Dress-up time has come to an end. Halloween is over. It’s always a bit sad for me even though I’m not such a Halloween fan. It’s like I wilt a little, because I know what’s coming.
After the crash of Halloween, come November 1, the consumer world starts to go a bit crazy. No, it’s not that American Thanksgiving is coming and everyone is buying turkey and pumpkins. It’s the start of open season on Christmas, where worshipers, revelers, Hallmark, and credit card companies all warm their hands at the fire and wait.
The day after Halloween, people start counting down the days til Christmas. Is there no time to pause and wait for baby Jesus to arrive on his own? You can’t rush a birth, as much as most second-time mothers will tell you they’d like to get it over with. When the baby is ready he will come on his own. Unless he’s overdue, and then you need to get on your ass and ride over to the nearest OR. Baby Jesus had three wise men to bring him gifts and they were wise enough to wait until the night before.
November 1st is too early to start decking the halls. People put up decorations, and string up lights. I like the lights, especially when they reflect on the snow so brightly. But in the dark dreary days of November, and not yet the libation-drinking and days off, no amount of pretty light is going to make time go faster.
There should be a moratorium on Christmas music as well. You can’t start singing about decking the halls and silent nighting, when we are all still in a candy coma. You can go to most drug stores, which pipe the tra-la-la too early, and be inundated with Christmas decorations on one side of an aisle and discount Tootsie rolls, Rockets and no-peanut chocolate bars on the other. Where is the balance? You can’t decide between stocking up on just-in-case emergency chocolate bars (on discount!) or being swayed by the subliminal music to get a jump-start on stockings and shiny balls for your tree.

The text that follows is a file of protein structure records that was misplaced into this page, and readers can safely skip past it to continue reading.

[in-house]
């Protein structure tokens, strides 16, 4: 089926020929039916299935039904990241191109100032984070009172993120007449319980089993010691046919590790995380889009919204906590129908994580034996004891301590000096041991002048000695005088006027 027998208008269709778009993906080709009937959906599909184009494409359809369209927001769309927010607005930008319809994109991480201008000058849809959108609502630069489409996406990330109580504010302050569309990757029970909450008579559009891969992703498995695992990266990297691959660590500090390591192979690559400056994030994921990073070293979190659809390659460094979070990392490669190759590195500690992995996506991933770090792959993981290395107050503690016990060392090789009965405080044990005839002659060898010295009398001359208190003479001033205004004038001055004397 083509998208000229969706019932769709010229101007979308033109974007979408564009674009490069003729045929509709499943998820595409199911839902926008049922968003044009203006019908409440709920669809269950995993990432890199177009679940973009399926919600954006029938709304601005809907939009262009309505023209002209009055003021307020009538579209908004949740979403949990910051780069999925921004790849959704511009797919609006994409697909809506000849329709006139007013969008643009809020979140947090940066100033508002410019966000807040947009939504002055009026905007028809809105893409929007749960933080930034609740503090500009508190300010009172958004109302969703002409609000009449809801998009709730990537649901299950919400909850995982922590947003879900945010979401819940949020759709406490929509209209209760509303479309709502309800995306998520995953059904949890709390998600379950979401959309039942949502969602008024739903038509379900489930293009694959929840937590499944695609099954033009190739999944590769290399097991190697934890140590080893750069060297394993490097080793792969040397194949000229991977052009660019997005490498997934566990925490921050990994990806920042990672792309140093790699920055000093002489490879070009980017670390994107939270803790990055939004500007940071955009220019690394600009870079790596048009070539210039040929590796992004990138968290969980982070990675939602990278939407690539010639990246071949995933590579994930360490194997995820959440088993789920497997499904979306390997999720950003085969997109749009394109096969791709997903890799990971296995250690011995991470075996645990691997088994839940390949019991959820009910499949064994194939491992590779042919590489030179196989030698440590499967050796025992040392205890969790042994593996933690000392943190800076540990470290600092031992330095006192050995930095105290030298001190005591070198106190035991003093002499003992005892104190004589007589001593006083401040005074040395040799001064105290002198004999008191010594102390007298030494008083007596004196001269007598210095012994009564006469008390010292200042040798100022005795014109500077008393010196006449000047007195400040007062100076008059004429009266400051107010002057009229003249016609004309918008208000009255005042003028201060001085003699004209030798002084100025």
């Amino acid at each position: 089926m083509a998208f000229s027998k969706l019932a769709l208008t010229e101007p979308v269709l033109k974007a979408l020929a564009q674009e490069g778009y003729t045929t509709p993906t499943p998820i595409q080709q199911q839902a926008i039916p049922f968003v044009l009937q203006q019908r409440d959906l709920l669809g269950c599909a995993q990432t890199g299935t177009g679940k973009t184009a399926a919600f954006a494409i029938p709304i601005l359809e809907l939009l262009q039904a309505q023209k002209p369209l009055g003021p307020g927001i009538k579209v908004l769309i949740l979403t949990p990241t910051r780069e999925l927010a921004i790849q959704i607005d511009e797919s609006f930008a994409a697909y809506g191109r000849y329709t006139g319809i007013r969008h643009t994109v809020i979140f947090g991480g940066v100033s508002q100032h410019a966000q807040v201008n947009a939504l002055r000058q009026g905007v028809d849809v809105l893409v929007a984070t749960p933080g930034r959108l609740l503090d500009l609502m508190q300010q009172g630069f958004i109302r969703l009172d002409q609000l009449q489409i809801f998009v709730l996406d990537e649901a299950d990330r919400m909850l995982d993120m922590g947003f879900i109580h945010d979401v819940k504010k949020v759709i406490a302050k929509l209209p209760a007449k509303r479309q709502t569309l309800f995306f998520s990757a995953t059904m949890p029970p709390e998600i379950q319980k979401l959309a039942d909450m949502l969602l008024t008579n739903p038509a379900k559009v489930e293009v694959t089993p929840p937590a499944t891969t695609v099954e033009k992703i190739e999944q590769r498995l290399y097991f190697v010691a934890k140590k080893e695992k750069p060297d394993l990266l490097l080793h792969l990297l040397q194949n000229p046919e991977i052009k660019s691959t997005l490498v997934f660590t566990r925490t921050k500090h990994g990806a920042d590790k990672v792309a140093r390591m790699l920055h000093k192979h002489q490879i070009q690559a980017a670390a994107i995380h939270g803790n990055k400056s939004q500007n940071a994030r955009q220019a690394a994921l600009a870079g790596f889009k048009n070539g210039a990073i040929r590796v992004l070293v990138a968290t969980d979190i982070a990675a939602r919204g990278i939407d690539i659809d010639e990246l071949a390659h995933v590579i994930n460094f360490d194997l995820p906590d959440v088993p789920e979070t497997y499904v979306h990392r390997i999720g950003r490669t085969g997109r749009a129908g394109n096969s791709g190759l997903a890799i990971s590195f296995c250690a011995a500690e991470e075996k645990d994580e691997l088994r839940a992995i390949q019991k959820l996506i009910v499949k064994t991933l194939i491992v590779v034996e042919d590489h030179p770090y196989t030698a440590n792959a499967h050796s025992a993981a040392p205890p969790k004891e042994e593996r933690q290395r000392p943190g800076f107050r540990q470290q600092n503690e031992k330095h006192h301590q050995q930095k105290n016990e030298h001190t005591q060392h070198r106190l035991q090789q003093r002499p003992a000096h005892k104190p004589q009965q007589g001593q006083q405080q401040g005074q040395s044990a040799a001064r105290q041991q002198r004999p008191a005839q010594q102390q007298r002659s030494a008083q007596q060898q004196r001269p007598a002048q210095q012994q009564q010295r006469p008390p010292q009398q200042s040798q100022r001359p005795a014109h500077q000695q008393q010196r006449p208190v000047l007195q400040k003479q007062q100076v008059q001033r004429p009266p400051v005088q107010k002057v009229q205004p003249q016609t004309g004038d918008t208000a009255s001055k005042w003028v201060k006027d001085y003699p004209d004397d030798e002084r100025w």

I like Christmas, don’t get me wrong. But I don’t need it crammed down my throat. I know when it is. I know that it comes the same time, even the same day, every year. Let’s not water-down a good holiday (whether you celebrate it or not) by spreading it out.
Buying decorations in late October will not make me feel more cheery two months later. Then you are just creating a blended non-holiday with a strange ghostly beginning and an odd gift-giving end, increasing stress (more shopping days!!), and we’ll start saying Boo at Christmas. I don’t think this is what Baby Jesus was hoping for either.
* Discuss. (Go make a comment now). (Go).
* When do you think Christmas decorations should come out?
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